Today’s day will be extremely hectic, tells Neil before night. So we get up early and start by 6.30 am. The traffic between Shillong and Guwahati is so high, that it takes more than one and a half hour to come out of the Shillong city limits. Road widening work at many places further added to traffic woes. We reach Nangpoh by 9.15 am, the midpoint, where we break for breakfast. This place is famous for bamboo pickles. The cost depends on your bargaining power, and I buy a small bottle for Rs 40.
We restart, but again there is a huge traffic jam, and by 12.15 noon, we reach Balaji Mandir. It is next to ISBT, Guwahati. This is the first temple that I have visited in my North East tour so far. It is a fairly new temple and is worth a visit. We take lunch at a nearby dhabha.
Our original plan was to see Kamakhya Mandir, Hajo and then proceed to Manas National Park. It is 2 pm, and so far we have covered exactly 100 km. So we decide to skip these two places for the time being and proceed directly towards Manas National Park. The driver says that the Manas route is not very safe for night travel because of Bodo Land dispute and says that we can see those places on our return journey. So we directly proceed to Manas.
The traffic at this hour in Guwahati is not much. So without much difficulty, we cross Guwahati city and the mighty Brahmaputra river bridge. There are only two bridges across this river in India, the other being at Tezu, tells Neil. The third one at Dibrugarh is under construction. Taking photos in the bridge is an offence, the driver tells us. After crossing over the bridge, we take a left turn towards Hajo, and then on to Barpetta.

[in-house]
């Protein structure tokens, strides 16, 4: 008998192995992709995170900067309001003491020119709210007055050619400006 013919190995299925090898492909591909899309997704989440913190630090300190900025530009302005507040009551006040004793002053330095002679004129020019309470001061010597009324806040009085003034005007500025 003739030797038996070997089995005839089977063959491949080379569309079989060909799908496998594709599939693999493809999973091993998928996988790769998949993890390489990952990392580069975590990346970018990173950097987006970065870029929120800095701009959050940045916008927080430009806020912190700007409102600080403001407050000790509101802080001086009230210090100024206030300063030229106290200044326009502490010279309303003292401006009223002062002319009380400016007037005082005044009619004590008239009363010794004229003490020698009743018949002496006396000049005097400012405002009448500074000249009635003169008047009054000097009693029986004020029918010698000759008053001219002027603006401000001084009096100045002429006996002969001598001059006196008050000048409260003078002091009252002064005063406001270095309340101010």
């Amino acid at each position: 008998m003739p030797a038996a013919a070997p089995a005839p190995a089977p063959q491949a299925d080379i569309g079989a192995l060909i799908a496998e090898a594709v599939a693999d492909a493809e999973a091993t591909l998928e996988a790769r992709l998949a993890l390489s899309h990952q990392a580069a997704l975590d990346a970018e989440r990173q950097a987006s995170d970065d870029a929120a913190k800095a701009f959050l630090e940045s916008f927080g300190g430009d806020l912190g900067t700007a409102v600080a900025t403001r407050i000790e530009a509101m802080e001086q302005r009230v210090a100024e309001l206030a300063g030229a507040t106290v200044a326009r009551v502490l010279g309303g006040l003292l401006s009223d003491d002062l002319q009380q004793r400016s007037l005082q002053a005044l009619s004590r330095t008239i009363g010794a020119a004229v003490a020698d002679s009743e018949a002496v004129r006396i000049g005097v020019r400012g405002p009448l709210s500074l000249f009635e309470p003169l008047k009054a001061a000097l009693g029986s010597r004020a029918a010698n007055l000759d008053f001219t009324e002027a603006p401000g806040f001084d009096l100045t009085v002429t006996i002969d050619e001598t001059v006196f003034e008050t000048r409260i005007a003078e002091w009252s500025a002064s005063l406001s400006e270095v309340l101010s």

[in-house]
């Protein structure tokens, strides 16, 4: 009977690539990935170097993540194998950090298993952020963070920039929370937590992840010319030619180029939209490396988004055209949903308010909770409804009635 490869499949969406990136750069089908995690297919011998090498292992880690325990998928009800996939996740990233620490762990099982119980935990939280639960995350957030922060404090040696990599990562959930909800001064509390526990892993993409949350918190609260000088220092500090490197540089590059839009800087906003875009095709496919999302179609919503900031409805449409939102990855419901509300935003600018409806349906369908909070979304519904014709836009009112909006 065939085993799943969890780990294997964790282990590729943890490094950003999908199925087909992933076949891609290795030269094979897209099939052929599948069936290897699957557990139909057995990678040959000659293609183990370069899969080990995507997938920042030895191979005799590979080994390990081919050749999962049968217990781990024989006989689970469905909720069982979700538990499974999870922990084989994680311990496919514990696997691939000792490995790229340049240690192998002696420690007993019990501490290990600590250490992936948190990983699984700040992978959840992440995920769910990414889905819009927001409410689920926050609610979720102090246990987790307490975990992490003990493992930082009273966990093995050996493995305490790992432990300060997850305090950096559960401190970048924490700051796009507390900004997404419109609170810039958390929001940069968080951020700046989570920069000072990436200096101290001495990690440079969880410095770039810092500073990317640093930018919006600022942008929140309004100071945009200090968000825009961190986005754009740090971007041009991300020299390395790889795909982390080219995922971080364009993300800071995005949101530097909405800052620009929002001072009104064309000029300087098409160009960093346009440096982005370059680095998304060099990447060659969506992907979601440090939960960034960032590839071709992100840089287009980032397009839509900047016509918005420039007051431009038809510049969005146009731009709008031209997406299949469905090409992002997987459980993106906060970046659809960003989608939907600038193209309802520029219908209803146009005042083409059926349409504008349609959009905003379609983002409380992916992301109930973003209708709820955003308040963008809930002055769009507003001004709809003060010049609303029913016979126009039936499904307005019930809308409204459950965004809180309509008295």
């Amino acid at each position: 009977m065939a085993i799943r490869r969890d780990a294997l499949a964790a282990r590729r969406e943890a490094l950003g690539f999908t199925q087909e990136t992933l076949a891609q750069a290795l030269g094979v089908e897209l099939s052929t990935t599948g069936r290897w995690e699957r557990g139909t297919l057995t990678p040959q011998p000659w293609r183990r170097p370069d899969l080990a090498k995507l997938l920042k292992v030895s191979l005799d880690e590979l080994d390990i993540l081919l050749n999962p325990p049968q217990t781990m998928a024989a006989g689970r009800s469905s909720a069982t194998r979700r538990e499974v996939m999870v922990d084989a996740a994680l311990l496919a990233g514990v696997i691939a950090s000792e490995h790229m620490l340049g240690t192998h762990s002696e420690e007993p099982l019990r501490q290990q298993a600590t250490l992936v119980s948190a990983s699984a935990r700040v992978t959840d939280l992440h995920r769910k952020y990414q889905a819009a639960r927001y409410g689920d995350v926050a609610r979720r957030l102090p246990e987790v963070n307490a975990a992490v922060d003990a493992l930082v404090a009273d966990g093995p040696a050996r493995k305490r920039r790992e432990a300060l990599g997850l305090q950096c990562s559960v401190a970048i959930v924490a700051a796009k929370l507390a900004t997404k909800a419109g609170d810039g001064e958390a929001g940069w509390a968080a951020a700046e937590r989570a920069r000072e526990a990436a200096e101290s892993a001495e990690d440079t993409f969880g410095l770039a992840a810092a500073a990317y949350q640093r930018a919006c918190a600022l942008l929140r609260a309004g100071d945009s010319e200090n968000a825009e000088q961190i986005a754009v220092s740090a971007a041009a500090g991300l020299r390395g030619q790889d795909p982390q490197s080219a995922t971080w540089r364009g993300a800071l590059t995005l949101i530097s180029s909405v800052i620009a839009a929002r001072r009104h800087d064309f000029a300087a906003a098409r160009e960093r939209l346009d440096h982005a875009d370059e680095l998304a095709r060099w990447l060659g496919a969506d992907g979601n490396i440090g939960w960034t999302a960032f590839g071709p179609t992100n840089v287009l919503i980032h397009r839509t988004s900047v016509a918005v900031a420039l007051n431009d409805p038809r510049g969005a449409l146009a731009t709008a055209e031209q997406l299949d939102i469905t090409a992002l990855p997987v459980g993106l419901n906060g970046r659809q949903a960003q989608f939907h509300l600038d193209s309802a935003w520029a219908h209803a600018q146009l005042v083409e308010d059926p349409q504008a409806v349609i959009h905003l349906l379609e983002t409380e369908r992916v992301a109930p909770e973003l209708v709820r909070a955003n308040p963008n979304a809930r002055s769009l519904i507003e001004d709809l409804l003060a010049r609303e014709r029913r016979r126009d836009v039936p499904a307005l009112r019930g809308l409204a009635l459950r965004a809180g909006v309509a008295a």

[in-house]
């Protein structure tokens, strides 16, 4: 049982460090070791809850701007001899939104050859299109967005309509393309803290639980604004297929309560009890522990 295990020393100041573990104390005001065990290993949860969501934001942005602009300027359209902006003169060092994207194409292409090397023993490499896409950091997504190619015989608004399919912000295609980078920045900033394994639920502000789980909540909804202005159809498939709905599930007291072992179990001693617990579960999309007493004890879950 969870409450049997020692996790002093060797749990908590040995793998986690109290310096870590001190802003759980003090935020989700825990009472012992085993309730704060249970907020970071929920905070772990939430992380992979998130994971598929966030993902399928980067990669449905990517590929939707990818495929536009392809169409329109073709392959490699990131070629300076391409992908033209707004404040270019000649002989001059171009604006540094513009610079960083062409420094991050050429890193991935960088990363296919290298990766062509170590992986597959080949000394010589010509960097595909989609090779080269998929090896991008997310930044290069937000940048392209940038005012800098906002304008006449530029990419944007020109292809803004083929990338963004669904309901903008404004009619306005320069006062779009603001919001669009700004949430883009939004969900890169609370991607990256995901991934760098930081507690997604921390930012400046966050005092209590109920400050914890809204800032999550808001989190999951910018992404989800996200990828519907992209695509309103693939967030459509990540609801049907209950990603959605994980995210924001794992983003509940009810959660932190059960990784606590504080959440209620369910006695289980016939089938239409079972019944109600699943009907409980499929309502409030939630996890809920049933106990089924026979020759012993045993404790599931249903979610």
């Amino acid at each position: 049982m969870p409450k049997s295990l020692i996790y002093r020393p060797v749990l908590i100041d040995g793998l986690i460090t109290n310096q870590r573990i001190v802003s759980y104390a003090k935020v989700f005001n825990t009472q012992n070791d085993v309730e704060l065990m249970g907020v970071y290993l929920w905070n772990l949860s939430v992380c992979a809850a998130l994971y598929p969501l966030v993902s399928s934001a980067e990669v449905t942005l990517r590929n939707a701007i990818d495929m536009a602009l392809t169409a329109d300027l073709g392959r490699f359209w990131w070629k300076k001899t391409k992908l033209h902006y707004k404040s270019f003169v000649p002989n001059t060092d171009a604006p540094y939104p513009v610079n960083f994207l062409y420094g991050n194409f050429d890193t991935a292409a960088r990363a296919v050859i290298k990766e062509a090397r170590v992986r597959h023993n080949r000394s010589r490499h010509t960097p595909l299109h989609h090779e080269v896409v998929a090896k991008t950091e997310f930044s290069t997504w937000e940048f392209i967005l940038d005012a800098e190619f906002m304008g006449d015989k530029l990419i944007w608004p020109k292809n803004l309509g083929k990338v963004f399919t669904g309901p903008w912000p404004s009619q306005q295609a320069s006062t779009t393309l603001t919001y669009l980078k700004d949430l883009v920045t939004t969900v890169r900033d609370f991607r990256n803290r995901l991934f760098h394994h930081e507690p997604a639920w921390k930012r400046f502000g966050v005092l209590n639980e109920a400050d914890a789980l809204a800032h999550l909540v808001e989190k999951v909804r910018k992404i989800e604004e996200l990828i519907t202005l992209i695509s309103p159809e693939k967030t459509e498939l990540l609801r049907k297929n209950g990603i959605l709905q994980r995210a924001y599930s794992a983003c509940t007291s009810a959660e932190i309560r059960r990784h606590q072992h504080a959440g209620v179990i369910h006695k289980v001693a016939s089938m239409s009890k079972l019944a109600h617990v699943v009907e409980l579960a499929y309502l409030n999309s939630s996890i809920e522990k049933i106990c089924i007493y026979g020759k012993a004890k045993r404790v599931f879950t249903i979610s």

I must tell you many things that I have observed on this route. For the second consecutive day, we feel the day temperature is not that cold, and we have to remove our sweaters. Next, the landscape reminds me of my tour in Chhattisgarh. It is plain. I can see betel nut trees, paddy, vegetable gardens, watery bodies, small huts, weekly shandies, bicycles, farmers etc. There are no big cities, or big buildings. Not there are many two and four wheelers. I see fresh and big vegetables ever where. In fact, a knolkhol that I saw was as big as a coconut. The driver tells me that this place is famous for growing vegetables and fish. This is the main source of income for the people here.
We reach Manas National Park by 6 pm, and halt in a lodge close by. As tomorrow is not a busy day, we settle down leisurely. I observe that the temperature is substantially higher than all other places that I had been to, so far in my trip. It is as good as Bangalore weather.
An avid traveler, BP Bhat is among few travelers, who instead of scratching the surface of a destination, prefers to go deep and wide to understand, explore and soak in the beauty of a place. His quest for travel has taken him to all extremes of main land in the Mother India; from Leh to Kanyakumari and from Guhar Moti to Kibithu. He likes to explore all the important tourist places in India, State by State.